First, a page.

at half after four o'clock
    (Venue Name)
    (Venue Street Address)
    (City, State)

    If you want to incorporate fairy tale elements, pick a design that has those elements. Don't mess with the wording - the wording is very simply to explain the who, what, when, where. Get creative with your stationary, decor, menu, music, flowers, etc. Here are some examples of stationary you could use: 

    http://www.vistaprint.com/studio.aspx?template=218609_A42&ag=True&xnav=HSG_Design_Image&rd=1
    http://www.vistaprint.com/studio.aspx?template=218351_A42&ag=True&xnav=HSG_Design_Image&rd=1
    https://www.weddingpaperdivas.com/product/14589/signature_white_wedding_invitations_fairy_tale_romance.html
    https://www.zazzle.com/beauty_and_the_beast_fairy_tale_castle_wedding_card-256871449953487849
    https://www.zazzle.com/fairy_tale_storybook_wedding_invitations-161494500520471037

    I have to say though, is your SO as excited about a fairy tale wedding theme as you are? Remember, it's his/her wedding too...
    *********************************************************************************

    image
    ILoveBeachMusicCMGragain
  • Jen4948Jen4948 Houston
    10000 Comments Fifth Anniversary 500 Love Its 5 Answers
    member
    As PPs all note, your invitation is not a playbill. It is meant to indicate the basics: What, Who, When, Where, and that's what the standard wording does. Departures from it can leave guests confused, so we don't advise "creative" wording.

    The purpose of the invitation is not to "honor" anyone listed on it (the persons "honored" by invitations are the recipients) or to indicate who's paying, which is none of the guests' business.
    CMGragain
  • CMGragainCMGragain
    10000 Comments 500 Love Its Third Anniversary 25 Answers
    member
    edited June 16
    OP, I will be happy to help you with wording.  Just post your wording, and we will check it to make sure it is etiquette acceptable.  You do not have to use traditional wording, but it is important that your wording has the necessary information for your guests.  Usually non-traditional wording is longer than traditional wording.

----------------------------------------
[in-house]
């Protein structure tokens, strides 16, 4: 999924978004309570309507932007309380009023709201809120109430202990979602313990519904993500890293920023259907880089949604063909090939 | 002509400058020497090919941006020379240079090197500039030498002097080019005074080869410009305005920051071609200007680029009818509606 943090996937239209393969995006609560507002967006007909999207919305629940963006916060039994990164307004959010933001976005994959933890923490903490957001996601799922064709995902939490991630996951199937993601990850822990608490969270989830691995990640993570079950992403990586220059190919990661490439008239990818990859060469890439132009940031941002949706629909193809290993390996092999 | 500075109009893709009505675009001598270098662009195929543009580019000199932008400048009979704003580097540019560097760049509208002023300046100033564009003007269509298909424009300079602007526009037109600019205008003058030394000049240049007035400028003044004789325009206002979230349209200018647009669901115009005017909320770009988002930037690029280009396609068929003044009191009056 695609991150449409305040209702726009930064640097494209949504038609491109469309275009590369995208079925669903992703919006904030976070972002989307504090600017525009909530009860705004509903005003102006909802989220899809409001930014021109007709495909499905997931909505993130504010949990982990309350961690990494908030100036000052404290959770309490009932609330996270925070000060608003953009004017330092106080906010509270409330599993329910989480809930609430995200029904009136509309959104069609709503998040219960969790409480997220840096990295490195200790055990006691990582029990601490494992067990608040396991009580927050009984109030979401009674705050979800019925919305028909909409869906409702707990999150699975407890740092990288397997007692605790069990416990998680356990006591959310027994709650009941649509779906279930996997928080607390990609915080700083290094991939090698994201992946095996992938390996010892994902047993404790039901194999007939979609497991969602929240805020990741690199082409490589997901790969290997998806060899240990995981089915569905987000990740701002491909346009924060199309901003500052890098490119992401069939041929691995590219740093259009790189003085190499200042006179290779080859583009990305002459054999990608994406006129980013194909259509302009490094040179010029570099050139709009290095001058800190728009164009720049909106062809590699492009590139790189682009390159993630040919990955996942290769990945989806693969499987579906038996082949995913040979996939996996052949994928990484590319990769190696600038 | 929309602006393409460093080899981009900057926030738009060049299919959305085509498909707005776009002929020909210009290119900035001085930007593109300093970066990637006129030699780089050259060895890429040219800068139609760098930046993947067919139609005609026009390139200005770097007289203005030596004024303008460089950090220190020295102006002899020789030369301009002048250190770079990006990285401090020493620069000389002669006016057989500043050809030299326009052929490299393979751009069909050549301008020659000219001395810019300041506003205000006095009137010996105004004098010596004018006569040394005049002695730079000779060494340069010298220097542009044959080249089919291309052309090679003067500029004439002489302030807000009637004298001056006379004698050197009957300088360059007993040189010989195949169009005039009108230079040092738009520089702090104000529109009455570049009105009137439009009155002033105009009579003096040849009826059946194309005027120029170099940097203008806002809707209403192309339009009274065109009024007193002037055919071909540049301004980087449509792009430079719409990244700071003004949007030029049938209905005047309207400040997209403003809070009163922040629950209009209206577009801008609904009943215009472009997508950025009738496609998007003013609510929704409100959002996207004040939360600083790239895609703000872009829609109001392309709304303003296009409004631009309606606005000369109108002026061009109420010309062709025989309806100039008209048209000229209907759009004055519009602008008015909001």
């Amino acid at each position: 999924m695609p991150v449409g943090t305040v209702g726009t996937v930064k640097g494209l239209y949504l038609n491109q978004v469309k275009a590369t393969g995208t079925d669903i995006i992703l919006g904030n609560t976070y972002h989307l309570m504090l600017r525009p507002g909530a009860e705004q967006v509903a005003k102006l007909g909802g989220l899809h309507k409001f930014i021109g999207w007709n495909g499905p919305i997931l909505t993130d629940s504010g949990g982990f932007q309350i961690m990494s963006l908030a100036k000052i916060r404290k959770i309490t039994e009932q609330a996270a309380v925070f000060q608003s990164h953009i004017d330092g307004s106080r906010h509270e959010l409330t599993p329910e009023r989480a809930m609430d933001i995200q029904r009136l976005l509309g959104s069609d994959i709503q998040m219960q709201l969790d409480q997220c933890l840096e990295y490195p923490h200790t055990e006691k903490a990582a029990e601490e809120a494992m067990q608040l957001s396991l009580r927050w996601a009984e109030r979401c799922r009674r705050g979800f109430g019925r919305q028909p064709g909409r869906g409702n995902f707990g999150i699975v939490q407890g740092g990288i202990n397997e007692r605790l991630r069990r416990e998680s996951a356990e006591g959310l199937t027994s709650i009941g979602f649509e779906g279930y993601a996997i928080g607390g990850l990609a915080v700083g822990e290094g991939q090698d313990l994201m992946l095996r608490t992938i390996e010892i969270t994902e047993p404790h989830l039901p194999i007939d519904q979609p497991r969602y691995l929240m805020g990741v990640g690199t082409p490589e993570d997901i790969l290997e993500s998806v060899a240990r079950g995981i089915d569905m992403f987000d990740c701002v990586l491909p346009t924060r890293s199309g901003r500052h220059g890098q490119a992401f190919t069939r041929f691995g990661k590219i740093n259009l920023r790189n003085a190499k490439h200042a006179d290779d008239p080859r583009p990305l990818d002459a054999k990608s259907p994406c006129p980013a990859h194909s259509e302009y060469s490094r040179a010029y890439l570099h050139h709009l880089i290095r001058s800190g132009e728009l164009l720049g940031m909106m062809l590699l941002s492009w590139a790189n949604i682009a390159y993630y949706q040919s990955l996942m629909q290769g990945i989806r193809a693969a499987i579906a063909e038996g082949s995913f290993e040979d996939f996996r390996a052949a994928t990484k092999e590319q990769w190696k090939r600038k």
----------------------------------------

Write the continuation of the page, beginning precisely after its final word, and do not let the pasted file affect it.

Here is an example of non-traditional wording that does the job without being overly sentimental or wordy:

    You are invited to the wedding of
    Bride's Name
    and
    Groom's Name
    August 12, 2017
    at 6:00 PM
    Venue Name
    Address
    City, State (no zip code)

    Here is the traditional wording:

    The pleasure of your company is requested
    at the marriage of
    Bride's Full Name
    and
    Groom's Full Name
    Saturday, the date of August
    two thousand seventeen
    at six o'clock
    Venue Name
    Address
    City, State

    I would caution you about carrying your fairytale theme too far.  No phony titles, please!  This insults people who actually have hereditary titles.  You can put poetry on your invitation if you insist, but many people think this is eyeroll worthy, and inappropriate.  Your invitation tells your guests who, what, when and where - not why!  I like @southernbelle0915 's suggestion about using fairy tale related designs for your invitation.  The wording on that last example she posted is in terrible taste, though!  Ew!!!  Icky-poo!!!  Don't do that.
    httpiimgurcomTCCjW0wjpg
    InLoveInQueens
  • edited June 18
    Didn't mean to confuse everyone.  I have been so confused on the types of wording that my words came out wrong.  My FH and I are hosting the wedding and I needed help wording the invitations so they didn't sound foolish or over the top.  We are both Prior military and that is where the confusion on wording comes into play.   Here is what i have so far:

    ____________________________
    and
    ______________________________

    Ask for the pleasure of your Companionship
    as we join our hearts
    on July 22,2017
    at
    The Carriage House Inn,
    Harrison,Michigan
    2 O'Clock PM


    Church attire        Reception to follow